Quantum Cascade Laser at the Heart of Spectrometer on a Chip

Photo: TU Wien

Analyzing the composition of a single drop of ethanol in water with a quantum cascade laser and detector on a chip.

Mid-infrared spectrometry can assist chemical sensing, environmental monitoring, and disease diagnosis. Conventional mid-infrared spectrometers are highly developed, but sometimes bulky, assemblies: a broadband thermal emitter, an interferometer, a separate broadband detector, external optics, and a sample cell, feeding in to Fourier-transform analyzer to break the signal down and analyze absorption at a variety of frequencies.

Sometimes, though, you need quick answers when far from the laboratory. A research team at the Technical University of Vienna (TU Wien) is designing a single-chip device to meet what the leader of the team calls the “challenging task” of making “mid-infrared spectroscopy accessible to remote areas, where conventional power supply and laboratory equipment” are rare or nonexistent.

Benedikt Schwarz, lab chief Gottfried Strasser, and their colleagues at the university’s Institute for Solid State Electronics and Center for Micro- and Nanostructures have built an easy-to-fabricate lab-on-a-chip that integrates a mid-infrared (6.5-micrometers wavelength) laser, a plasmonic waveguide (which also functions as a sample chamber), and a detector into a device that can identify components in gases or liquids by their absorption signatures.

The laser and detector are, in fact, essentially the same device, a bi-functional quantum cascade laser/detector (QCLD). The QCLD can be switched from emitter to receiver by changing the applied bias, so the same fabrication process can produce both structures at the same time.  

 A conventional laser emits light when an electron crosses a band gap in a relatively homogeneous semiconductor to annihilate a hole—one hole, one photon. The quantum cascade device consists of nanometers-thin alternating layers of two materials. (In this case, 26 layers of indium-aluminum-arsenic alternating with indium-gallium-arsenic). In the QCLD, electrons can make an energy transition, emit a photon, and then tunnel into the next layer to emit another, creating the cascade and delivering a stronger signal.

The TU Wien group has published a good deal about the construction and control of quantum cascade lasers (see contributions to Applied Physics Letters and the IEEE Conference on Lasers and Electro-Optics), but the current work, reported in Nature Communications, focuses on the waveguide ”sample chamber.”

The waveguide, a stripe of silicon nitride laid down (by molecular beam epitaxy) between laser and detector, captures the laser beam as a plasmon, a wave that is confined in a restricted region stretching from just below the surface to a small distance above it. About 96 percent of the beam’s energy is confined in a layer above the stripe surface, and varying the stripe’s dimensions changes the parameters of the plasmon.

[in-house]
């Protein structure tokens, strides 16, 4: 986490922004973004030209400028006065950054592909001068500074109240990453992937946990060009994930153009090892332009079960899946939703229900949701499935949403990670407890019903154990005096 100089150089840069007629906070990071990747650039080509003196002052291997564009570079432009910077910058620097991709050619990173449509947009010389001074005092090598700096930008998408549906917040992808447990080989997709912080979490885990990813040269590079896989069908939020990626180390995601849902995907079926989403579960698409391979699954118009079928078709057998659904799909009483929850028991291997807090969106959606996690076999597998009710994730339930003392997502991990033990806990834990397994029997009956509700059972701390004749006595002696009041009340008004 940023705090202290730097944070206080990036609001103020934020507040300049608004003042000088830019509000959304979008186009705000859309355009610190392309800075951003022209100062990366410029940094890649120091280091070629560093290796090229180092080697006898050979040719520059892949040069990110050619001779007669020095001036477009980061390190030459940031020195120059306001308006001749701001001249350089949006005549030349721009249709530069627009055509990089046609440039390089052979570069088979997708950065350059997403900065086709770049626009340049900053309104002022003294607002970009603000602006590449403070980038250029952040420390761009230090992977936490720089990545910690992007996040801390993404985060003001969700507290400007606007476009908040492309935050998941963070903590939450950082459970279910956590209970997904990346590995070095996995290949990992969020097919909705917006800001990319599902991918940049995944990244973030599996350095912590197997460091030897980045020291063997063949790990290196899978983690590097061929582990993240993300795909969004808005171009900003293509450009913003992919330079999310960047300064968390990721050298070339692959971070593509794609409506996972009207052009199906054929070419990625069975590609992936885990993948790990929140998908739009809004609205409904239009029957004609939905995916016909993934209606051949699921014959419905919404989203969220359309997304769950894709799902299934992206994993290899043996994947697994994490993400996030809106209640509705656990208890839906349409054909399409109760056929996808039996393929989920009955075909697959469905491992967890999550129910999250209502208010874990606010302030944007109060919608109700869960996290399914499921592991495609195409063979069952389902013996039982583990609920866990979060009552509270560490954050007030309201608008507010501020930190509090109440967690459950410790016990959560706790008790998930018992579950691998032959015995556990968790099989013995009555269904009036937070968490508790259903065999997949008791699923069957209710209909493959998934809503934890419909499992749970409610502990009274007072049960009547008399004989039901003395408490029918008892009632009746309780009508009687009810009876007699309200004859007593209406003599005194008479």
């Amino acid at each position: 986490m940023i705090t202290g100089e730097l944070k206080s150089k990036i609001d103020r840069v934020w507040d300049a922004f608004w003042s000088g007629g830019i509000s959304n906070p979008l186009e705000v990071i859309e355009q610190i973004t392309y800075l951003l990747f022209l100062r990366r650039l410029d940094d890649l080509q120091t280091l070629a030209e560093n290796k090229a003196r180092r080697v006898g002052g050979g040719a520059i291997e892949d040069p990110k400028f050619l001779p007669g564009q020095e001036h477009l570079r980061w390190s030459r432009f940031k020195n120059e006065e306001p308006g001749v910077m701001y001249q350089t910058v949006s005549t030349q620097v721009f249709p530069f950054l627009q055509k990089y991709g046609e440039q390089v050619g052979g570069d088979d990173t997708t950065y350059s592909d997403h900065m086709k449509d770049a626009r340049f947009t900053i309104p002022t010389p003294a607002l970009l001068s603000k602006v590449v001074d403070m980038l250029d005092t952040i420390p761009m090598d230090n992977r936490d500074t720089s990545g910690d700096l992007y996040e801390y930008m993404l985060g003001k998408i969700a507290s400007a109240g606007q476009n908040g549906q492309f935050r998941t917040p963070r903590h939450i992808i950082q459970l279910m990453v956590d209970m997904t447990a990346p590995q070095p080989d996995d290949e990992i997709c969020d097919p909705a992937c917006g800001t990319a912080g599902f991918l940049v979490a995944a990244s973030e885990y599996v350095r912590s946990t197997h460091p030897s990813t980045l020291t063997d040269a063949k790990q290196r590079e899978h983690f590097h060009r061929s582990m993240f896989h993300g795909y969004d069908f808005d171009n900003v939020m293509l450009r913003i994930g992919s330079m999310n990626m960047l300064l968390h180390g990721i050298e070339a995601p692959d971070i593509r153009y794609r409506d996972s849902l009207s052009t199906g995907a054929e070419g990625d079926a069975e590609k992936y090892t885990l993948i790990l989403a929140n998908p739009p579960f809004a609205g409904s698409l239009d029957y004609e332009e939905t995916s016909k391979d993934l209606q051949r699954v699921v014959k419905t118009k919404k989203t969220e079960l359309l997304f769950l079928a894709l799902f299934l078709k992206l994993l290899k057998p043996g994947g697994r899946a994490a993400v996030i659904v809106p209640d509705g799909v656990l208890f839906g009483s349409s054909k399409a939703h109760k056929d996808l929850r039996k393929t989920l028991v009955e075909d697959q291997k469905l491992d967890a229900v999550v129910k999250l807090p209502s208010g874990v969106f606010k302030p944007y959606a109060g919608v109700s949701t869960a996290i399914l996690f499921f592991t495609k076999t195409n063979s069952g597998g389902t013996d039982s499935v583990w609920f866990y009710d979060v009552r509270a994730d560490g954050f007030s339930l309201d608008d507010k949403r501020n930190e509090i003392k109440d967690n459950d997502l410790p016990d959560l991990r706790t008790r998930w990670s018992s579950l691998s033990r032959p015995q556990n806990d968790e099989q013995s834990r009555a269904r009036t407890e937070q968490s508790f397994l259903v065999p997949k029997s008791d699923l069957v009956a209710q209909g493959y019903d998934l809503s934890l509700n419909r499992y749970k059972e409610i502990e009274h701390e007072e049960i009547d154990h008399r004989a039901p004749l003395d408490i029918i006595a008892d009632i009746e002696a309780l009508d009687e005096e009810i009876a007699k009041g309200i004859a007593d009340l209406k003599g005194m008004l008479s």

Schwarz and his colleagues evaluated stripes 15 micrometers wide, up to 500 nanometers thick, and 5, 50, and 100 micrometers long. In particular, the thicker the SiN layer, the more tightly the beam is constrained to the area above the stripe’s surface: while the beam might reach up to a height of 50 micrometers on a raw gold surface, it is compressed into a layer about one-tenth that thick over a 200-nanometer-thick bed of silicon nitride.

The waveguide tremendously boosts the coupling efficiency—the ratio between the energy received at the detector to the energy emitted from the laser. Without a waveguide, a laser and detector separated by 100 micrometers of raw gold has a coupling efficiency of almost zero. With the waveguide, the coupling efficiency can climb to about 40 percent.

This compression of the laser creates a virtual sample cell—one without walls, open to the environment, and operating at room temperature. A drop of fluid or a breath of gas can be sampled by bursts of 6.5 micrometer radiation, each 100 nanoseconds long, repeated 5000 times a second.

By gauging the amount of energy the sample absorbs, the single-chip spectrometer can measure its composition. The researchers tested their device with single drops of ethanol-water solution. In about a tenth of a second (since resolution increases with the square root of the sampling interval), the device could correctly gauge the ethanol concentration with a resolution of about 0.06 percent over the wide range from 0 to 60 percent (or, as I think of it, spring water to 120 proof).

With its wide dynamic range, high resolution, relatively simple and inexpensive fabrication, and single-chip robustness, the “monolithically integrated mid-infrared lab-on-a-chip” may be able to break analyses out of the lab and get them into the field.

Photo: TU Wien

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